chiefs  much  better  off,  for  they  are  also  losing  their  power  on  account 
of  the  infiuence  of  Christianity.  The  Constitution  has  run  out 
its  three  stages:  the  prophet-stage,  in  which  the  foretelling  priest 
held  the  reins ;  the  priest-stage,  in  which  the  high-priest  of  the 
national  fetish  had  the  reins;  and  the  king-stage.  The  best  method, 
therefore,  left  to  the  educated  community  is,  to  reorganize  the  whole 
structure  of  government  on  Christian  principles,  before  we  shall 
be  acknowledged  as  a  nation. 

The  power  of  the  priest  over  lands  and  revenues  is  gradually  fall- 
ing into  the  hands  of  the  kings.  However,  the  chiefs  of  every 
quarter  in  a  town  claim  a  right  over  any  piece  of  land  belonging 
to  the  quarter,  as  defenders  and  protectors  of  those  sites.  Hence 
a  quarter  near  the  sea-shore  generally  has  less  land.  Hence  it  is 
self-evident,  why  the  whole  territory  of  the  Akwamus  was  not 
occupied  by  the  Akras,  after  the  former  had  been  driven  from  it, 
but  allowed  to  be  sold  back  to  them  by  Akwamu  refugees.  If  kings 
had  been  owners  of  lands  from  the  beginning,  that  could  never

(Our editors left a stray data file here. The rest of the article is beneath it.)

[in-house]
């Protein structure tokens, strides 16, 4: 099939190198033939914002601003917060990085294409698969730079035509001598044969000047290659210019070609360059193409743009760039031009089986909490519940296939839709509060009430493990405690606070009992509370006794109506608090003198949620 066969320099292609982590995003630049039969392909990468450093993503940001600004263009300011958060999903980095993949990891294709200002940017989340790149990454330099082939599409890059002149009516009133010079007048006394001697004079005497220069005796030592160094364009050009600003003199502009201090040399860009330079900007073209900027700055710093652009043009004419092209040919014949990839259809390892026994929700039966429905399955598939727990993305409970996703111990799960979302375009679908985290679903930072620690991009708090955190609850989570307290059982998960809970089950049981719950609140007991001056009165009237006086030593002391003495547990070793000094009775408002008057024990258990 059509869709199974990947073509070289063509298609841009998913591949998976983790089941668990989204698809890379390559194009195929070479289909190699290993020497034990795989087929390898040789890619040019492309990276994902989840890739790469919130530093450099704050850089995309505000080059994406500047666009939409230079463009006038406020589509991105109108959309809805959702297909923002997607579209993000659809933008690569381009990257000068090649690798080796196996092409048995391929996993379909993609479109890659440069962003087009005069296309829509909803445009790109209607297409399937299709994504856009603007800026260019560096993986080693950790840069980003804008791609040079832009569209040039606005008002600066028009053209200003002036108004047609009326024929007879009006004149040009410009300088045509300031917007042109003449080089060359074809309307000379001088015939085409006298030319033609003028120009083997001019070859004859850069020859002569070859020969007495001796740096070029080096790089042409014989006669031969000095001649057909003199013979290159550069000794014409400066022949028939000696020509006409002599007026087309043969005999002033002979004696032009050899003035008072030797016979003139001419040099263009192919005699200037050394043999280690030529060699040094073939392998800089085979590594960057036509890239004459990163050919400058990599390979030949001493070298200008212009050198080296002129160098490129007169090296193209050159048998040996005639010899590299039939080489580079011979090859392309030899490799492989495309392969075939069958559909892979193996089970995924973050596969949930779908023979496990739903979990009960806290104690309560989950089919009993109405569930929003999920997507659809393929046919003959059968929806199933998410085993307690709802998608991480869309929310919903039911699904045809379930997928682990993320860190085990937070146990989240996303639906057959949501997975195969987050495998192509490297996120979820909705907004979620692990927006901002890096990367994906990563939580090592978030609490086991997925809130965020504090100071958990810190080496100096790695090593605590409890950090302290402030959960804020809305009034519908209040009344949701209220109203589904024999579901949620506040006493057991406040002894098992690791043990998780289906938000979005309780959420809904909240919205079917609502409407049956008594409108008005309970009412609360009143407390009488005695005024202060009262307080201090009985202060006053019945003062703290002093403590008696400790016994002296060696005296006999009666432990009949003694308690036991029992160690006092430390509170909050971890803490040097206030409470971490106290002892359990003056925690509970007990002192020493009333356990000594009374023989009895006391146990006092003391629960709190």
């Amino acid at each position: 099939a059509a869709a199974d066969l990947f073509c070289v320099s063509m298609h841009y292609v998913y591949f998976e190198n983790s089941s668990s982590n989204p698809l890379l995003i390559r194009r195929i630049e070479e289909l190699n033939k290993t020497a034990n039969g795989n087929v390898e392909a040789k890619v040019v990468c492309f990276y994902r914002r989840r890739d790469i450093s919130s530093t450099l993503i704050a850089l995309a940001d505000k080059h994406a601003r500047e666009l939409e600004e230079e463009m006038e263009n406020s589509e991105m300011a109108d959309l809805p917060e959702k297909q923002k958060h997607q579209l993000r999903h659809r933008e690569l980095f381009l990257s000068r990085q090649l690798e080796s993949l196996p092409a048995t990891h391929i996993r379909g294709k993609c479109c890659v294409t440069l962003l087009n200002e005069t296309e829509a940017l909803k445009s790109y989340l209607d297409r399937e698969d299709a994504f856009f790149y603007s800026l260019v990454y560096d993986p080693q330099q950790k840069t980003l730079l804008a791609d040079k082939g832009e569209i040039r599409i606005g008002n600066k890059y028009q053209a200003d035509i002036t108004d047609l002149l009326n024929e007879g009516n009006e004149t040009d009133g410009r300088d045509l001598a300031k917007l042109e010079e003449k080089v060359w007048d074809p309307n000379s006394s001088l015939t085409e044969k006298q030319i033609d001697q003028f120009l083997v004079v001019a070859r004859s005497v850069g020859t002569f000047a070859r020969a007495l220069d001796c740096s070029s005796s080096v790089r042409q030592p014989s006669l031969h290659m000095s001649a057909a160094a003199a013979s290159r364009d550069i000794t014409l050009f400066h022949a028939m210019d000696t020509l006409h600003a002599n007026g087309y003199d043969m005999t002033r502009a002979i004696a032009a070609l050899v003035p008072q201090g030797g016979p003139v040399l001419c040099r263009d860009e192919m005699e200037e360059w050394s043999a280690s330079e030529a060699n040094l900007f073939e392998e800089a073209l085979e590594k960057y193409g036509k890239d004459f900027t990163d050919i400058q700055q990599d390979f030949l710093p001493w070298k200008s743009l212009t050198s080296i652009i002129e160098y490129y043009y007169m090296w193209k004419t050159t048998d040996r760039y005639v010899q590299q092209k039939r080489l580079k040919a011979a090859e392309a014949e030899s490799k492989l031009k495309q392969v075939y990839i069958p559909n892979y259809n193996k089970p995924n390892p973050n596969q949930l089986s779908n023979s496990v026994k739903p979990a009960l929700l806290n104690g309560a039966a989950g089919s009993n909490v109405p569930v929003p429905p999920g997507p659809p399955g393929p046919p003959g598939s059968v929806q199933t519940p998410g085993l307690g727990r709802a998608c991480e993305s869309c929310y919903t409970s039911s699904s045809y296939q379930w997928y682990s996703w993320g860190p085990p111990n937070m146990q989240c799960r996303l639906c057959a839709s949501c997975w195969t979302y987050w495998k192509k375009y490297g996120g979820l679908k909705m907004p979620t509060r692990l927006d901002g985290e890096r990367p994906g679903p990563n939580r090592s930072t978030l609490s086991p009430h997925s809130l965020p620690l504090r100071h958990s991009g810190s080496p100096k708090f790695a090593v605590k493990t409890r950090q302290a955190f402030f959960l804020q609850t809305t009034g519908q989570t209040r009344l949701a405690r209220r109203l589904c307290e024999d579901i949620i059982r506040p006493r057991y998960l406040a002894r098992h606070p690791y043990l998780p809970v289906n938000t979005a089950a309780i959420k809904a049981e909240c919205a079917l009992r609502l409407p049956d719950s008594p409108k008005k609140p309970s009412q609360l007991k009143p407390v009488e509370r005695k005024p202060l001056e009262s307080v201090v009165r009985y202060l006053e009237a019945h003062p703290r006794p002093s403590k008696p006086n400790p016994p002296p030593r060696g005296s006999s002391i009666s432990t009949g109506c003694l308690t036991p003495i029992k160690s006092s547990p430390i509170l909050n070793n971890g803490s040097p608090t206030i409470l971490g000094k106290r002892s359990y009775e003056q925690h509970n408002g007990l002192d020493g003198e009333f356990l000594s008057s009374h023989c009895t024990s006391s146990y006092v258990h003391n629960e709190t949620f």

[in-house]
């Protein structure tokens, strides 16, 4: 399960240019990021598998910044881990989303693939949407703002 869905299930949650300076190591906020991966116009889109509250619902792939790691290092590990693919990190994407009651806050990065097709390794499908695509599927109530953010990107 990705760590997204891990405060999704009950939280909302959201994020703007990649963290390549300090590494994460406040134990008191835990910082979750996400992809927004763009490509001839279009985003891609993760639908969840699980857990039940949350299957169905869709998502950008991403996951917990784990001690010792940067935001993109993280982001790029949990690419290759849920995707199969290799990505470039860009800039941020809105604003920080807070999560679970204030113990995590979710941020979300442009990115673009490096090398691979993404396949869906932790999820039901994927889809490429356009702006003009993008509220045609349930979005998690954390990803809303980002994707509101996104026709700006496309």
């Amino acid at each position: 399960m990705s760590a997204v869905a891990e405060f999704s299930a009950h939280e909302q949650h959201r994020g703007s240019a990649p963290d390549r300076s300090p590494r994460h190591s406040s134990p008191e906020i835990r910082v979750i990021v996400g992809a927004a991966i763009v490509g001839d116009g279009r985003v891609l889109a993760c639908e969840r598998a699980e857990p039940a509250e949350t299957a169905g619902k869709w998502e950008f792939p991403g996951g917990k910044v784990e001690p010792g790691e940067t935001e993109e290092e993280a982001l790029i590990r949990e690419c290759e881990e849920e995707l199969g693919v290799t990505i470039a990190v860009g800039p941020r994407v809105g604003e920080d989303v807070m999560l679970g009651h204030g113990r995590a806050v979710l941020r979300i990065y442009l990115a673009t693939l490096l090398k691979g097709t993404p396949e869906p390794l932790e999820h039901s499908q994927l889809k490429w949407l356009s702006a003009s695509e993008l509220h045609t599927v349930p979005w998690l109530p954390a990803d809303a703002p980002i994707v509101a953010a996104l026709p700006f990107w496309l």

have  taken  place. 

Both  forms  of  government  had  nearly  the  same  character,  when 
the  European  form  was  not  known.  The  TshTs  under  Asante  as- 
sumed the  despotic  form  of  their  masters,  but  the  coast  tribes  grad- 
ually moderated  theirs,  till  at  last  it  assumed  the  patriarchal  form. 

The  Akras    are    divided   into   two   parts:     I.    Akra  proper,   with 


118  History  of  the  Gold  Coast  and  Asante. 

seven  towns:  James  Town,  Dutch  (or  Ussher)  Town,  Christiansborg, 
La  (Labade),  Teshi,  Ningowa,  Tema;  and  11.  Adangme,  also  with 
ten  towns.  These  17  towns  formed  the  kingdom  of  Akra  with  a- 
bout  100,000  inhabitants  at  the  time  of  the  battle  of  Katamansu. 
But  when  adding  Obutu,  which  is  a  brother  tribe  of  the  Akras, 
and  the  Volta  towns,  acknowledging  Taki  as  their  king,  we  may 
say,  there  are  now  about  200,000  inhabitants.  Every  chief  was  at 
liberty  to  make  some  by-laws  and  settle  disputes  in  his  town;  but 
all  difficult  cases  were  submitted  to  the  king  in  Dutch  Town,  before